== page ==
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Why is this guideline needed?

Before the COVID-19 pandemic, people with Acute Respiratory Infections (ARI’s) presented via NHS 111 service or came into primary care for assessment. More serious cases self-presented to A&E, sometimes arriving by ambulance.  Post-COVID, the number of ARI’s and people presenting with symptoms has increased, putting pressure across healthcare settings. ARI Hubs and Virtual Wards have been established to manage the increased number of ARI’s since the pandemic, to try and relieve pressure from other areas of the healthcare system.

What does the guideline cover?

The intention is that this guideline will aid healthcare professionals in deciding where to refer people aged 16 and over with suspected acute respiratory infections including referrals to Virtual Wards and ARI Hubs.

  • All first contact with NHS services
  • Remote contact with NHS Services at first presentation.
  • In-person contact with NHS Services at first presentation.

What isn’t covered? The new guideline NG237 does not cover:

  • People with known COVID-19
  • People under the age of 16.
  • The ongoing management of ARI after first assessment.
  • Management of exacerbations of underlying respiratory conditions.
  • Management of Tuberculosis.

What does it mean?

From a diagnostic testing perspective, there are several points within this new guideline that are pertinent. In section 1.3 on page 8 of the guideline:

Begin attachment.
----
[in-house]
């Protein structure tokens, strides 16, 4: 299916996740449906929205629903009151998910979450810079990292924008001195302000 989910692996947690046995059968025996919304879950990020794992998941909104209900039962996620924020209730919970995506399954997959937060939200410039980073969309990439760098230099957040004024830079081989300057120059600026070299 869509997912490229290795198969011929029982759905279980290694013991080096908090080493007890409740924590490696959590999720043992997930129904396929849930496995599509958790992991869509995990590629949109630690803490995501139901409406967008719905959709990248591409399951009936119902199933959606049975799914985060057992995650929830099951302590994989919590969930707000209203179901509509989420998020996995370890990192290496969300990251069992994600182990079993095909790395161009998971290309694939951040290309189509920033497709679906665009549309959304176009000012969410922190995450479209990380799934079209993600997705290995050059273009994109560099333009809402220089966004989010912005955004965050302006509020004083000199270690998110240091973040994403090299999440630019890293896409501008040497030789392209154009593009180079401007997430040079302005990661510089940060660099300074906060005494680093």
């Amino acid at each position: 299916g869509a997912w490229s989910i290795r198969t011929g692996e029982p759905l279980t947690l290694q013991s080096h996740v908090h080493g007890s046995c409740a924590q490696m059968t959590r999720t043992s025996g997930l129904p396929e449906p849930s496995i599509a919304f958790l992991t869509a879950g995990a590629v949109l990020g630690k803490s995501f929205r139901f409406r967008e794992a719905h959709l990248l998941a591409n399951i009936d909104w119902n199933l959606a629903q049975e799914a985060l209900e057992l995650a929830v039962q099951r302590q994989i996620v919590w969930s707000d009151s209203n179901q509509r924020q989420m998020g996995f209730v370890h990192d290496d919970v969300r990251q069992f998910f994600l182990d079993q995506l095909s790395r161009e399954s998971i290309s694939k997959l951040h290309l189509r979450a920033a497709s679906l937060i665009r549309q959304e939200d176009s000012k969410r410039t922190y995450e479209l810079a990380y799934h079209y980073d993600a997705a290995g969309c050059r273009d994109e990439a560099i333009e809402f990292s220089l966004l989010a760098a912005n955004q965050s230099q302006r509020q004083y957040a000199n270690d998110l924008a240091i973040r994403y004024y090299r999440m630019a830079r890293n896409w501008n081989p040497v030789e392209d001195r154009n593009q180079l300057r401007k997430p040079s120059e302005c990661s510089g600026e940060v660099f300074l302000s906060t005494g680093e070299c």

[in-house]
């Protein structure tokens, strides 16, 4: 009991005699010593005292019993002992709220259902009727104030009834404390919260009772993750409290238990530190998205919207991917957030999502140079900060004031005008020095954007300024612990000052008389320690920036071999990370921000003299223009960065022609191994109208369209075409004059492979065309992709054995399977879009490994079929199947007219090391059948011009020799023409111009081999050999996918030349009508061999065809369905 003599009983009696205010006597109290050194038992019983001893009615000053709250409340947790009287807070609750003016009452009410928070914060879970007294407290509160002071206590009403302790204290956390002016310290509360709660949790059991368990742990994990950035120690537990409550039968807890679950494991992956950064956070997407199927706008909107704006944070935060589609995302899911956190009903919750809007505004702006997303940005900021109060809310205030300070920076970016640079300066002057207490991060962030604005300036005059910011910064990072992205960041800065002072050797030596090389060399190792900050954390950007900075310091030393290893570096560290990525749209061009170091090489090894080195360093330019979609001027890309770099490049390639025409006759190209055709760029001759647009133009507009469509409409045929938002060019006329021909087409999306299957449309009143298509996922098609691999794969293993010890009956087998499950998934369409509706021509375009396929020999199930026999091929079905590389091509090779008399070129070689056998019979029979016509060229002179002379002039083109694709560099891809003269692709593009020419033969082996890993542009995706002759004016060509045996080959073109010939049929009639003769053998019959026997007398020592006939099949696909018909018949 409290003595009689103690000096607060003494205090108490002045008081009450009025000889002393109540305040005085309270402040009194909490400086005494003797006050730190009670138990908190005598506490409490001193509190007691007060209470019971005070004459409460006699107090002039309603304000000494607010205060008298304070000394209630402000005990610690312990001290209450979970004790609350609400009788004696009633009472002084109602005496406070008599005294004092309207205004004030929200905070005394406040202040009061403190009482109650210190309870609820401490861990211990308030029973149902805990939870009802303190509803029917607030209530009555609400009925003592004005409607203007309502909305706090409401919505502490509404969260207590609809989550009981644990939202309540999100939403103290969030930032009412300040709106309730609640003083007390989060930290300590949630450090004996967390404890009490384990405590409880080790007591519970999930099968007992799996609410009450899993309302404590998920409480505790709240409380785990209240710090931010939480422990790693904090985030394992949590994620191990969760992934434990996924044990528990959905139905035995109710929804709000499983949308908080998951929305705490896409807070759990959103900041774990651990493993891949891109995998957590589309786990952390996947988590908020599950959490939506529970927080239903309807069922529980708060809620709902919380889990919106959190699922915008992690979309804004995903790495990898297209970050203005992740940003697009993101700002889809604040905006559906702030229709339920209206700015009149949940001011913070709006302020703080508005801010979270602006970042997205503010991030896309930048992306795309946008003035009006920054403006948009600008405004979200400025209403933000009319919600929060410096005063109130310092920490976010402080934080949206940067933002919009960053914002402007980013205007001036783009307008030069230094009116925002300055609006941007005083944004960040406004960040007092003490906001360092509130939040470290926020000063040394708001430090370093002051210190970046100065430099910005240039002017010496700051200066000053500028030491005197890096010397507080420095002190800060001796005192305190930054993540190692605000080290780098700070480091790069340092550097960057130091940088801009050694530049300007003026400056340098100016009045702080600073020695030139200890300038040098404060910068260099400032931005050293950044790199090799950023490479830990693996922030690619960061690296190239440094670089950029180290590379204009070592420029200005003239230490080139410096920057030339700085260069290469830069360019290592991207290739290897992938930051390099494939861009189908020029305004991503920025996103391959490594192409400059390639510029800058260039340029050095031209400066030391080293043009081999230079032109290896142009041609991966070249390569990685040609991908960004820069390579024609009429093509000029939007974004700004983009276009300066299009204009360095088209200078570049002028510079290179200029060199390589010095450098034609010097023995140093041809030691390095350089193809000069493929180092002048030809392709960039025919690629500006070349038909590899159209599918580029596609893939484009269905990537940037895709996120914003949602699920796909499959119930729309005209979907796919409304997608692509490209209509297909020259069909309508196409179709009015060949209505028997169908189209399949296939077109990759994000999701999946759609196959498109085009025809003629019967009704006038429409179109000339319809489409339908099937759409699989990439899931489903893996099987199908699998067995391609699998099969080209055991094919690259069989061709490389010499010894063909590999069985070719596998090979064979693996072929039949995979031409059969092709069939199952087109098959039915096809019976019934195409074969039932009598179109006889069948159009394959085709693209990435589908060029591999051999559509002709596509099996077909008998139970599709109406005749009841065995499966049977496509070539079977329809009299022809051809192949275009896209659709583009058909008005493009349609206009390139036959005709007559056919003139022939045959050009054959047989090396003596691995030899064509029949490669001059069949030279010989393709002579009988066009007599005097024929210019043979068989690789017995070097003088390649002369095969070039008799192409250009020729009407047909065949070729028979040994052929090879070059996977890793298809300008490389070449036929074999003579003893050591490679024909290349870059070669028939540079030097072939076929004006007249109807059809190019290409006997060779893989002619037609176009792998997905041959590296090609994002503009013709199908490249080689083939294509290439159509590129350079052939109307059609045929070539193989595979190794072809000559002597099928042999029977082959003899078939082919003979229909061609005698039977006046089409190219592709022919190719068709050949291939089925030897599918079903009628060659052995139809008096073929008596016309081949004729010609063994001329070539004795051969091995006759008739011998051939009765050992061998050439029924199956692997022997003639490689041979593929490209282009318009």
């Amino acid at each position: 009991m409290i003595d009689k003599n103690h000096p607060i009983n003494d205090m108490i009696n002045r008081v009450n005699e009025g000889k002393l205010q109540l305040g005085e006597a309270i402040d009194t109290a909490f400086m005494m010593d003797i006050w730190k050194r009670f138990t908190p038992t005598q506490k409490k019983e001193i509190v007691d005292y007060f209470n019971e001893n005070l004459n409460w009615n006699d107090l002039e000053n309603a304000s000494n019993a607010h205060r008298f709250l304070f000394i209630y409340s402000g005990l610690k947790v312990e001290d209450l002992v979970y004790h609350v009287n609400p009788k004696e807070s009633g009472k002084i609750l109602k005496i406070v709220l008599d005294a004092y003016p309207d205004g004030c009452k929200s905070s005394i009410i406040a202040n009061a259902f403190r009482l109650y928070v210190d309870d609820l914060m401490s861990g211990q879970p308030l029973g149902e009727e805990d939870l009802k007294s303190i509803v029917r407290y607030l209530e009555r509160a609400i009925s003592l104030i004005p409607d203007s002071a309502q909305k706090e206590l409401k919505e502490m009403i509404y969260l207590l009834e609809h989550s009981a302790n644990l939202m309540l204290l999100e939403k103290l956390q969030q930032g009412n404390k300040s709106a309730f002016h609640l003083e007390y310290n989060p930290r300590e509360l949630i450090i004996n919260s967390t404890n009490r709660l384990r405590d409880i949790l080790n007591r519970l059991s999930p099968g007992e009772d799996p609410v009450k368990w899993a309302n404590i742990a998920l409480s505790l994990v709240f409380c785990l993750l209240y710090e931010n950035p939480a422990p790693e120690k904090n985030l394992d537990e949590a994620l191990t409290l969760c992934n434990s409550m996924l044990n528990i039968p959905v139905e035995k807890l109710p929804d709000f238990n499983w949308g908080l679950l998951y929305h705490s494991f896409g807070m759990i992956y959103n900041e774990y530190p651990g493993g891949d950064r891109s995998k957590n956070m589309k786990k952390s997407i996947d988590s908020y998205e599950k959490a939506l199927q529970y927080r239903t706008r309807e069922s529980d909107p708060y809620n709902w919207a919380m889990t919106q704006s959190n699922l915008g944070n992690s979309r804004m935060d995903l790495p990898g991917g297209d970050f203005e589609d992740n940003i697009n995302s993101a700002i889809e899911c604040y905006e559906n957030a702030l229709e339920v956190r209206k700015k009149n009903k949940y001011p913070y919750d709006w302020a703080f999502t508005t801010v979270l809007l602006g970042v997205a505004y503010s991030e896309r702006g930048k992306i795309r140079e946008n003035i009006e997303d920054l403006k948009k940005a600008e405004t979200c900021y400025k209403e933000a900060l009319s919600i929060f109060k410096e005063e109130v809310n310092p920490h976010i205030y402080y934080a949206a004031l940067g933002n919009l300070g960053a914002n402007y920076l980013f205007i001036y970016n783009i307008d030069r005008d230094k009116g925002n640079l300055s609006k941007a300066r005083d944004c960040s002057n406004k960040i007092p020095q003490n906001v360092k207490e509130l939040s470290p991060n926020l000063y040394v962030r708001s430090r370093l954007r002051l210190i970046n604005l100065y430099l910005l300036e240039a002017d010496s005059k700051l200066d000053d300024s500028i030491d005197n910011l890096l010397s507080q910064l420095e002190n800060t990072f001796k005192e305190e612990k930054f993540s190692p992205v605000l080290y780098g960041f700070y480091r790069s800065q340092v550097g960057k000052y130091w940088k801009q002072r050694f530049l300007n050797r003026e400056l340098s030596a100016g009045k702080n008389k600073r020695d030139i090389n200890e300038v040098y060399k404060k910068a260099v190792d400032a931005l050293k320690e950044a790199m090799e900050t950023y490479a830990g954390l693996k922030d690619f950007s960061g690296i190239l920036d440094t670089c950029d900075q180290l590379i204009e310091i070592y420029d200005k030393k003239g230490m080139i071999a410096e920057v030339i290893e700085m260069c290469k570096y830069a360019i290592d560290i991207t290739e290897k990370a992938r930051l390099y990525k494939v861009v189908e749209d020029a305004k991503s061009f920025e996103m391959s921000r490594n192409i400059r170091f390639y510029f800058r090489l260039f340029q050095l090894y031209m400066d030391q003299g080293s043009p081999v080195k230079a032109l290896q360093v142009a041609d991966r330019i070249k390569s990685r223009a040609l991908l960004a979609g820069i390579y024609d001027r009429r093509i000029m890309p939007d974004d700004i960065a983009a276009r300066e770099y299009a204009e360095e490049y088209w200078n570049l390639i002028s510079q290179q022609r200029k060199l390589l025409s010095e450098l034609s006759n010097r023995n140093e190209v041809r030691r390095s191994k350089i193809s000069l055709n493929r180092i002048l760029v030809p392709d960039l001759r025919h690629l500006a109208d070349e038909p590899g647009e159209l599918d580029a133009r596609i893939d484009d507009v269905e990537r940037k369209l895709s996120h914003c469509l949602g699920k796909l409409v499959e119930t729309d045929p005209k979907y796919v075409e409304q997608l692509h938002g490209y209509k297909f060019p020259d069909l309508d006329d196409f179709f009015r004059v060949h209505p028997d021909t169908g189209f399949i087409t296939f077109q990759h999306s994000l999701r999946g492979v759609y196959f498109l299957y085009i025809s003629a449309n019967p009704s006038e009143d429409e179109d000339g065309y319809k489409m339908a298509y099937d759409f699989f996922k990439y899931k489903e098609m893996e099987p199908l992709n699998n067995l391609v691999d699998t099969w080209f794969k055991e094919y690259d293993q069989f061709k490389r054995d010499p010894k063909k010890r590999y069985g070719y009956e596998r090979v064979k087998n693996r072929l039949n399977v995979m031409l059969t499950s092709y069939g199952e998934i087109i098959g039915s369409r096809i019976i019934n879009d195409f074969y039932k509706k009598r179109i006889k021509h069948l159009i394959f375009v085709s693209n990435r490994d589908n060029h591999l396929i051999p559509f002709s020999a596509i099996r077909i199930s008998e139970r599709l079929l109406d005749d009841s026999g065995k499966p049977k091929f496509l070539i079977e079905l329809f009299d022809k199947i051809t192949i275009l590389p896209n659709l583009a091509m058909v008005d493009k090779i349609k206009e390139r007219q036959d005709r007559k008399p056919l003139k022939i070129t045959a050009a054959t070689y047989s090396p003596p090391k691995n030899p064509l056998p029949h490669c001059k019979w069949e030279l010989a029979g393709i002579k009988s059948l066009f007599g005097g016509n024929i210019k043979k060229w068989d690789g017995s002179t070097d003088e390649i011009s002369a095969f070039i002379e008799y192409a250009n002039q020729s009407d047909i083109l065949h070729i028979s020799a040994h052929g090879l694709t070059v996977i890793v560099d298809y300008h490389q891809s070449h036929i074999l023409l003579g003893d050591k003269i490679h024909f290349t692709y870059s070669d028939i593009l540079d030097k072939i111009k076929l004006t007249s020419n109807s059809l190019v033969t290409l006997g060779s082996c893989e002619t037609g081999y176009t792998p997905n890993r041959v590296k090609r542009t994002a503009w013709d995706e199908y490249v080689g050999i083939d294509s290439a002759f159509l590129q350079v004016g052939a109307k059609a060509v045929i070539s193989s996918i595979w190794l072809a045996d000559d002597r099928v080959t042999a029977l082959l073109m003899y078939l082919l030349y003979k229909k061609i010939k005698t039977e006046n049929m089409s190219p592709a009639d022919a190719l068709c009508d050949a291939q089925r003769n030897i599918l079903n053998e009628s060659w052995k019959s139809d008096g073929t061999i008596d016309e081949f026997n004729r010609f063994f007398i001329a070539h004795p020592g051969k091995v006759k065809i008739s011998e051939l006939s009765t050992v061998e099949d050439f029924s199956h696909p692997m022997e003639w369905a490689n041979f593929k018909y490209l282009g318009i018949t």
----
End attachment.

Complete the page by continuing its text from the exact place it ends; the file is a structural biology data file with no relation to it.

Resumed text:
• Rapid POC Microbiology tests

1.3.3. Do not offer rapid POC microbiological tests or influenza tests to people with suspected ARI to determine whether to prescribe antimicrobials. Testing may be indicated for surveillance or infection.

The evidence showed that POC Microbiological tests for people with suspected ARI’s were not accurate to determine whether an infection was bacterial or viral (page 17).

  • Point of care Flu Testing

As above in section 1.3.3 and states:

1.3.5. Follow seasonal advice from the UK Health Security Agency (UKHSA) on managing influenza-like illness.

Page 17 – The evidence for flu testing showed that some tests were reliable at identifying people with and without flu; however, the committee did not recommend them because the decision to prescribe antivirals for flu-like illness was based mainly on seasonal advice from the UK Health Security Agency (UKHSA). They noted that flu tests could be useful for surveillance and for infection control, but that was outside the remit of this guideline.

  • CRP Point of Care Testing

1.3.4. If, after clinical assessment, it is unclear if antibiotics are needed for someone with a lower respiratory tract infection, consider a point-of-care C-reactive protein (CRP) test to support clinical decision making.

The NICE committee agreed that the current evidence based for C-Reactive Protein testing is limited (page 17).

In terms of the “Recommendations for research” section on page 12 of the guideline, there is funding available from the National Institute for Health and Care Research (NIHR) for projects that address NICE Research Recommendations.